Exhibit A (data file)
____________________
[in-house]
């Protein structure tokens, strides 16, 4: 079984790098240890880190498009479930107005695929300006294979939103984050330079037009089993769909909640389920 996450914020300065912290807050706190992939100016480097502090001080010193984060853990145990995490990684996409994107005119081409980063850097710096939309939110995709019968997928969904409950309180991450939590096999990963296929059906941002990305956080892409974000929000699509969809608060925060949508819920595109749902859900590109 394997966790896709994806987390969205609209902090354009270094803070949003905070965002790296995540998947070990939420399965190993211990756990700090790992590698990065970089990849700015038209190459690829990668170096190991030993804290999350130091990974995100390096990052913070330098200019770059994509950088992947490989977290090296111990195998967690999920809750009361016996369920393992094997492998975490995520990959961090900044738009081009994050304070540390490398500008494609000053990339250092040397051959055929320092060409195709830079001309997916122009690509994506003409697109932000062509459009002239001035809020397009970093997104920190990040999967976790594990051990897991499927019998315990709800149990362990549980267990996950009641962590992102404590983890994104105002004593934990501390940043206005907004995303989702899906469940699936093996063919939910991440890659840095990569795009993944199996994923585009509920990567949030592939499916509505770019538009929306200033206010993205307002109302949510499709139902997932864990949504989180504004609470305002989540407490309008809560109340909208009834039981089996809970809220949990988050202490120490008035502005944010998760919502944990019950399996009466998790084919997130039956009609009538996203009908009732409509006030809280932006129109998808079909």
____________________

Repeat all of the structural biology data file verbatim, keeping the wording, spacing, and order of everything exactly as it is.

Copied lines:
[in-house]
């Protein structure tokens, strides 16, 4: 079984790098240890880190498009479930107005695929300006294979939103984050330079037009089993769909909640389920 996450914020300065912290807050706190992939100016480097502090001080010193984060853990145990995490990684996409994107005119081409980063850097710096939309939110995709019968997928969904409950309180991450939590096999990963296929059906941002990305956080892409974000929000699509969809608060925060949508819920595109749902859900590109 394997966790896709994806987390969205609209902090354009270094803070949003905070965002790296995540998947070990939420399965190993211990756990700090790992590698990065970089990849700015038209190459690829990668170096190991030993804290999350130091990974995100390096990052913070330098200019770059994509950088992947490989977290090296111990195998967690999920809750009361016996369920393992094997492998975490995520990959961090900044738009081009994050304070540390490398500008494609000053990339250092040397051959055929320092060409195709830079001309997916122009690509994506003409697109932000062509459009002239001035809020397009970093997104920190990040999967976790594990051990897991499927019998315990709800149990362990549980267990996950009641962590992102404590983890994104105002004593934990501390940043206005907004995303989702899906469940699936093996063919939910991440890659840095990569795009993944199996994923585009509920990567949030592939499916509505770019538009929306200033206010993205307002109302949510499709139902997932864990949504989180504004609470305002989540407490309008809560109340909208009834039981089996809970809220949990988050202490120490008035502005944010998760919502944990019950399996009466998790084919997130039956009609009538996203009908009732409509006030809280932006129109998808079909």